Finite difference modelling and 2D model building can be found under the "Modeling/Survey Planning" button on the lower right side of the main window.


These processing options are not allowed by default, and will need to be activated first.


The current version only supports data with metric depth.


The available Model building option is for a flat model only.



11.1.1  Input datasets and Pre-Processing

The following data is required.

  • Open hole log data that includes VP (compressional velocity) and RHOB curves, indexed in TVD_Datum.
  • If VP is not available, this can be easily functioned from a DT curve using the "Sonic-to-Velocity" process.

The following criteria apply

  • Only metric data is supported, for FD modelling.
  • All the open hole log data should be in a single file. This can be done by using merging and splicing as required.
  • Null values are not tolerated in either of the DT or RHOB curves, and Null values should be removed as discussed in sections 5.5 and 5.6. 

The data must be indexed in TVD-Datum. It is easy to toggle between TVD and TVD_Datum, if the input data was in TVD.

If the data is in Measured Depth (Depth or MD), then the proper way to get it to TVD is to apply Deviation Survey processing, as discussed in Section 8. If a deviation survey is not available and the data is from a vertical well, then a quick (and nasty) way to get it to TVD index is to save the dataset to a LAS file, open the LAS file with a text editor and rename the Depth curve to "TVD" in the Curve Table, then reload the LAS file. Check the APD parameter is correctly filled and toggle to TVD_Datum.

Ideally the data should be available all the way to the surface. If this is not the case, then the model building process will automatically extrapolate to the surface using water velocity and water density.

Logs can be manually extrapolated using the "Extend Data Range" process. This will extend all logs; the extended depth interval will be padded with Null Values. Next goto the data editor and manually edit the extended sections using the curve editor (see Section 4).


11.1.2  Building a Flat 2D Model

The 2D model for finite difference modelling is a regular grid model. We need to specify the horizontal and vertical extent of the model, and cell size.

Accurate FDM is a tradeoff between cellsize and processing time. A large cell size will give poor results, while a small cell will take a lot of processing time. In addition, large cell size will only suport a very low frequency wavelet. The default cell size is 5 metres, which is about as large as what is practically useful for a 40 to 50 Hz wavelet. A 10 metre cell size could be used for a test run that will be quick to process, but results wont be too good.

The X and Z extent are selected to keep the model boundarys (which can also cause reflections) to be sufficiently far away. But keeping them close enough to minimize processing time.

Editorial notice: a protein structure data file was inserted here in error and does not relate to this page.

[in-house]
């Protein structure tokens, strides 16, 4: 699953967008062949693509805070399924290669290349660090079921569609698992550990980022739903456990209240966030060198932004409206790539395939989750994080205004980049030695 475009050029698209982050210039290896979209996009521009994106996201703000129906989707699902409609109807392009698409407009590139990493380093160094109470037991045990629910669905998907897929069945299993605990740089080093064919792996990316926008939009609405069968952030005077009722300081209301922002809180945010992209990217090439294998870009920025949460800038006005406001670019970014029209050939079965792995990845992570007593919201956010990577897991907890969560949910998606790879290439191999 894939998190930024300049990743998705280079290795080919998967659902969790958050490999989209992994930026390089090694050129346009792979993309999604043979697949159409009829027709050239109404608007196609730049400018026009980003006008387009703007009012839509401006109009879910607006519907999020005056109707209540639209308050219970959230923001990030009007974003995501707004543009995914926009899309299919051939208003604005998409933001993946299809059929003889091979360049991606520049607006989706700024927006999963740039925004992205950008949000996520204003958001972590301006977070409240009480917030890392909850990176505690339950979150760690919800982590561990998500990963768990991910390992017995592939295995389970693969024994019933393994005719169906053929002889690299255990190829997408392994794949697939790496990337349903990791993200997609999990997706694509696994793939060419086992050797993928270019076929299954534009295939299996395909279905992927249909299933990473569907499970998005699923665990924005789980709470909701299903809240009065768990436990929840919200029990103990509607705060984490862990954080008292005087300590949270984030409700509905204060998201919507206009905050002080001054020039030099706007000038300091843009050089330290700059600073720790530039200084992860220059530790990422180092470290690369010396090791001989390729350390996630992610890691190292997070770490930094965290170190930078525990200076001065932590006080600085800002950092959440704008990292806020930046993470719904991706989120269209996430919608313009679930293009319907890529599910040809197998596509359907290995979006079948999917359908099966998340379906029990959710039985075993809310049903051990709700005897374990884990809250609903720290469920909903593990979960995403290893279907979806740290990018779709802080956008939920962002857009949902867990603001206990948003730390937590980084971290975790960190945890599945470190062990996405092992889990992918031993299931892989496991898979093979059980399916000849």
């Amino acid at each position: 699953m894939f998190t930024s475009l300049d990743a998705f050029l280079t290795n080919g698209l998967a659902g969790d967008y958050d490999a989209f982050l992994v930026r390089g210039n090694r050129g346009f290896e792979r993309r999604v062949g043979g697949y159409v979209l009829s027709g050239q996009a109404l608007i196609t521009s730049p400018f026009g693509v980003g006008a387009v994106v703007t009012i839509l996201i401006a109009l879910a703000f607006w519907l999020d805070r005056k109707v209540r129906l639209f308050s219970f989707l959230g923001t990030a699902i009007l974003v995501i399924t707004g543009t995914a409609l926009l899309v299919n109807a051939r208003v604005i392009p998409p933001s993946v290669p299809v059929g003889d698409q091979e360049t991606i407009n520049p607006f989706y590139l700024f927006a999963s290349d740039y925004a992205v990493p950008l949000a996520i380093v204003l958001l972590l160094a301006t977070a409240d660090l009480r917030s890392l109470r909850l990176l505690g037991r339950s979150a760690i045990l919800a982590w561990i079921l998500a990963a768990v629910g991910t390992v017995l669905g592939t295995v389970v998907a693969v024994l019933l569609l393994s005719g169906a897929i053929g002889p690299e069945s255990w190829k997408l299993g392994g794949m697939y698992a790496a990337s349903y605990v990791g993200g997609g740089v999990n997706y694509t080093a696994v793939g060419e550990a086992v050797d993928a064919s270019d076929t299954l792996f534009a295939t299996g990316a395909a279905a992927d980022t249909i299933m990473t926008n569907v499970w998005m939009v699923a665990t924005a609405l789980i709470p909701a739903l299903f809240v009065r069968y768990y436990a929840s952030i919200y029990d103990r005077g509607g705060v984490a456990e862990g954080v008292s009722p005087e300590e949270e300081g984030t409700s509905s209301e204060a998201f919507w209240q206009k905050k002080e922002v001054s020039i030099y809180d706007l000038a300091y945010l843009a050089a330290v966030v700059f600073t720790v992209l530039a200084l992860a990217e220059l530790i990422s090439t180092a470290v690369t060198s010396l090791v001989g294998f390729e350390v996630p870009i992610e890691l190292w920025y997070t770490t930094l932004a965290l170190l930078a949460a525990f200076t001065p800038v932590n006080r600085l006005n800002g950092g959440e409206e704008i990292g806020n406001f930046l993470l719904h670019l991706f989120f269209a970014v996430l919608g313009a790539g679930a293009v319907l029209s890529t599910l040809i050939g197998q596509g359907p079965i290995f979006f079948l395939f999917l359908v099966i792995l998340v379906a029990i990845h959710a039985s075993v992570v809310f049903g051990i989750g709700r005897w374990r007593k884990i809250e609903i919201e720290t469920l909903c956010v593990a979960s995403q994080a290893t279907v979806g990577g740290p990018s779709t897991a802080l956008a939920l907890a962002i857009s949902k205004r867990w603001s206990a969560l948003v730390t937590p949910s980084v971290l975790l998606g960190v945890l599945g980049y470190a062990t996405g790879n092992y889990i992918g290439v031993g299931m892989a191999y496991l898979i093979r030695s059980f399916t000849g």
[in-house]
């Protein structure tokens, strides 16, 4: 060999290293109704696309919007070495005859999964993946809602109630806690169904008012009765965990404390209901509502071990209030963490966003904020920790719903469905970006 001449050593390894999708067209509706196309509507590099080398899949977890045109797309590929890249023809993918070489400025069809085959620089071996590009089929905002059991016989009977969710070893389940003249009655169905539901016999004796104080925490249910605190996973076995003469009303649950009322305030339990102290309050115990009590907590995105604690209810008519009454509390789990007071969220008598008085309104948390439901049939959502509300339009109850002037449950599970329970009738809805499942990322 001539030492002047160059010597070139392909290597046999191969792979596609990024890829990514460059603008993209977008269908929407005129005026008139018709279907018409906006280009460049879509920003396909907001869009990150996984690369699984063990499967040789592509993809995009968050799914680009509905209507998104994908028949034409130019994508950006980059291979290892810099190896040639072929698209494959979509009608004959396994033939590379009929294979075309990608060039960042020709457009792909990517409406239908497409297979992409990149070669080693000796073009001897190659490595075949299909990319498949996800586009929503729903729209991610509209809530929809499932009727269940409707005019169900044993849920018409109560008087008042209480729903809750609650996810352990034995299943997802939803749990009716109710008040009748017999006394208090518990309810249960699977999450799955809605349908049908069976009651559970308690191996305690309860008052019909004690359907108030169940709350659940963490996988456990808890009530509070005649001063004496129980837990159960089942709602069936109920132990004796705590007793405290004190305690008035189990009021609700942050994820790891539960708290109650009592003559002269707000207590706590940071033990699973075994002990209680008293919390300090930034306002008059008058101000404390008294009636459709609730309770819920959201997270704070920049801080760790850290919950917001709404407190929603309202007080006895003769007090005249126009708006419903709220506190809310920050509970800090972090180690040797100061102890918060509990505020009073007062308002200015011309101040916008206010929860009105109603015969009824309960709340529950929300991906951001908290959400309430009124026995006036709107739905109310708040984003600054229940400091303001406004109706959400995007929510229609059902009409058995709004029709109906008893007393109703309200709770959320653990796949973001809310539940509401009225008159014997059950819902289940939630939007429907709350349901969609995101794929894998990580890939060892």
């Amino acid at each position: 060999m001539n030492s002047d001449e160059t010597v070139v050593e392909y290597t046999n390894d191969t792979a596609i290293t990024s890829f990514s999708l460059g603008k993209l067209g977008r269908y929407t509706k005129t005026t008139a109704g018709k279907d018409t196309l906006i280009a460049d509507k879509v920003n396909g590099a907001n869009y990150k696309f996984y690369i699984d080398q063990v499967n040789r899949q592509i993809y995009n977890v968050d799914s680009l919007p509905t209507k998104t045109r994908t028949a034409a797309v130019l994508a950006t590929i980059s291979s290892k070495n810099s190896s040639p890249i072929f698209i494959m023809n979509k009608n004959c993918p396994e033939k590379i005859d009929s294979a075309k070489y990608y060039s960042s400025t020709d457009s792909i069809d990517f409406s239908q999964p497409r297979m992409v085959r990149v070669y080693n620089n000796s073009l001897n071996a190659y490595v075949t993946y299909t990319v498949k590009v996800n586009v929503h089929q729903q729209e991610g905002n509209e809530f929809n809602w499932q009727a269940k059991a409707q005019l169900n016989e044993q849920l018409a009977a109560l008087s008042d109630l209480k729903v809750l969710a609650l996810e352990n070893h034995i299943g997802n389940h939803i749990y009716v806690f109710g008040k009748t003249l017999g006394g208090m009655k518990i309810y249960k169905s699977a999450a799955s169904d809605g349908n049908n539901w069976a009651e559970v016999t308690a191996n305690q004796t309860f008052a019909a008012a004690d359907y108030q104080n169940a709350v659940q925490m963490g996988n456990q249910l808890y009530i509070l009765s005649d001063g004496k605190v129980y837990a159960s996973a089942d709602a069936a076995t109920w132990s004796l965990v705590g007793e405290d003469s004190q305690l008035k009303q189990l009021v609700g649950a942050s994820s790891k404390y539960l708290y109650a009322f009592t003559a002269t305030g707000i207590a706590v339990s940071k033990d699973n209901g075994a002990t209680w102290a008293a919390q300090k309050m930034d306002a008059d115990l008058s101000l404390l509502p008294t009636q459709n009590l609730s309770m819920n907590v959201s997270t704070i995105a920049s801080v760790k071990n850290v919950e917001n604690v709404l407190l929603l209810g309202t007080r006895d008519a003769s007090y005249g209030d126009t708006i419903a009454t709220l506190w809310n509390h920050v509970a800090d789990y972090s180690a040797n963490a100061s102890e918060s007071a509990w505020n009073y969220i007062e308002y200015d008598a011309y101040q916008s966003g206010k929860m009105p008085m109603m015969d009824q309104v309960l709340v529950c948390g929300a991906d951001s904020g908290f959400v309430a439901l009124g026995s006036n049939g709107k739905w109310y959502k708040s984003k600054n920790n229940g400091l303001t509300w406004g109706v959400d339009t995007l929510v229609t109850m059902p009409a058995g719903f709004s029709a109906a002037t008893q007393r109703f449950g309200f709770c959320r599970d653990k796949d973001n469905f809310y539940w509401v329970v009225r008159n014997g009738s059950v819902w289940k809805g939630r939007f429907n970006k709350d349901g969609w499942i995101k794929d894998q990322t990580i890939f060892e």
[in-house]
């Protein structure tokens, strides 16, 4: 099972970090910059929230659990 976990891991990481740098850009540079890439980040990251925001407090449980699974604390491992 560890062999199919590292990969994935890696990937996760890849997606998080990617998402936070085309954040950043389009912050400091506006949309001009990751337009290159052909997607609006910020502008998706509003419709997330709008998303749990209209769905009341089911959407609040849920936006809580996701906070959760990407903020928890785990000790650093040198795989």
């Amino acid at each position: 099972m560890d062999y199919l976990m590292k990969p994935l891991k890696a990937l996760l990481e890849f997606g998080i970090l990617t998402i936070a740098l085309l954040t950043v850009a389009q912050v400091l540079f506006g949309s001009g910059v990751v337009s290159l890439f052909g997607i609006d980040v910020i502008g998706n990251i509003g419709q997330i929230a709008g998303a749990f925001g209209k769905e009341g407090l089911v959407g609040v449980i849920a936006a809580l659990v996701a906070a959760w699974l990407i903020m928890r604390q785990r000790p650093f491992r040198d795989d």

Model building procedure:

  • Pre-processing on the open hole log data, as discussed above in section 11.1.1.
  • Goto the Modelling menu and select "Make 2D Log Grid". Choose the dataset and the VP adn RHOB log curves.
  • Select the model size and cell size and click Compute. The Log Grids for each curve can now be seen in the datalist
  • To view the results, right click in the Log Plot windows and select "Add Log Curve/2D Grid". Only one log-grid can be plotted. Plotting a second log-grid will cause the first one to be removed.

The 2D Log-grids are 2 axis-arrays, so if they are to be saved to a disk file, then need to save as a JSON file, since LAS or CSV do not support array data.


11.1.3 Add Source- Receiver location

  • Select Make Source-Receiver Arrays.
  • Fill the parameters and click Compute.

The results can now be seen in the data-list. Note that these channels are 2 element arrays, so if they are to be saved to a disk file, then need to save as a JSON file, since LAS or CSV do nor support array data.

Two curves corresponding to the X and Z values can be seen in the Quickview window. To see the numerical values, hold down the Alt key down before clicking on the curve name in the data-list. Or save the dataset to a JSON file, and view the resutls with text editor.


11.1.4 Finite Difference Modelling.

Only Acoustic Finite Difference modelling is currently available. Select this processing option, choose the Log Grid and Source/Receiver array data, set the parameters parameters and select compute.

A 5 metre cell model may take between 15-60 seconds depending on the model extent and CPU power. A smaller model with larger cell size could be done as a test to see how it works, before re-running with a better model.

Two results are returned:

  • a Synthetic VSP dataset, with waveforms at each receiver depth. Acoustic FDM returns a Scalar wavefield, so is a single component.
  • Snapshots of the expanding wavefield. The snapshots are added together to give a single image. The snapshots can be found in the same folder as the 2D log Grids.



The 2D flat model


 Synthetic VSP data are FDM


Stacked Snapshots after FDM